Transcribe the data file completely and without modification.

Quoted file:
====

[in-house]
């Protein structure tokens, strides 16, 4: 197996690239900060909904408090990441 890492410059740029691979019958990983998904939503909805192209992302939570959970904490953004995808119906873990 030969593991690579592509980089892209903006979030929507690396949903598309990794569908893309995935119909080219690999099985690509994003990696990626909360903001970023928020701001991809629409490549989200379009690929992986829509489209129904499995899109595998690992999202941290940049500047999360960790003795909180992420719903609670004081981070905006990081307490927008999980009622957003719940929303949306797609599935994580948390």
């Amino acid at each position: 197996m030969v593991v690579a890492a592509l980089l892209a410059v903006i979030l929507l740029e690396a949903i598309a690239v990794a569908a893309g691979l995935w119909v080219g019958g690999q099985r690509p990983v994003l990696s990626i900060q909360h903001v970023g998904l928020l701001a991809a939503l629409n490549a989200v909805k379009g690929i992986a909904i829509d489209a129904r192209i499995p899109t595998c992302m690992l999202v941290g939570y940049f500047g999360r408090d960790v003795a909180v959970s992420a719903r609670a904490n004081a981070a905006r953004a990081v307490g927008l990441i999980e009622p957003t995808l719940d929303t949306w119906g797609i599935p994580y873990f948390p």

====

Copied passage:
[in-house]
């Protein structure tokens, strides 16, 4: 197996690239900060909904408090990441 890492410059740029691979019958990983998904939503909805192209992302939570959970904490953004995808119906873990 030969593991690579592509980089892209903006979030929507690396949903598309990794569908893309995935119909080219690999099985690509994003990696990626909360903001970023928020701001991809629409490549989200379009690929992986829509489209129904499995899109595998690992999202941290940049500047999360960790003795909180992420719903609670004081981070905006990081307490927008999980009622957003719940929303949306797609599935994580948390």
């Amino acid at each position: 197996m030969v593991v690579a890492a592509l980089l892209a410059v903006i979030l929507l740029e690396a949903i598309a690239v990794a569908a893309g691979l995935w119909v080219g019958g690999q099985r690509p990983v994003l990696s990626i900060q909360h903001v970023g998904l928020l701001a991809a939503l629409n490549a989200v909805k379009g690929i992986a909904i829509d489209a129904r192209i499995p899109t595998c992302m690992l999202v941290g939570y940049f500047g999360r408090d960790v003795a909180v959970s992420a719903r609670a904490n004081a981070a905006r953004a990081v307490g927008l990441i999980e009622p957003t995808l719940d929303t949306w119906g797609i599935p994580y873990f948390p």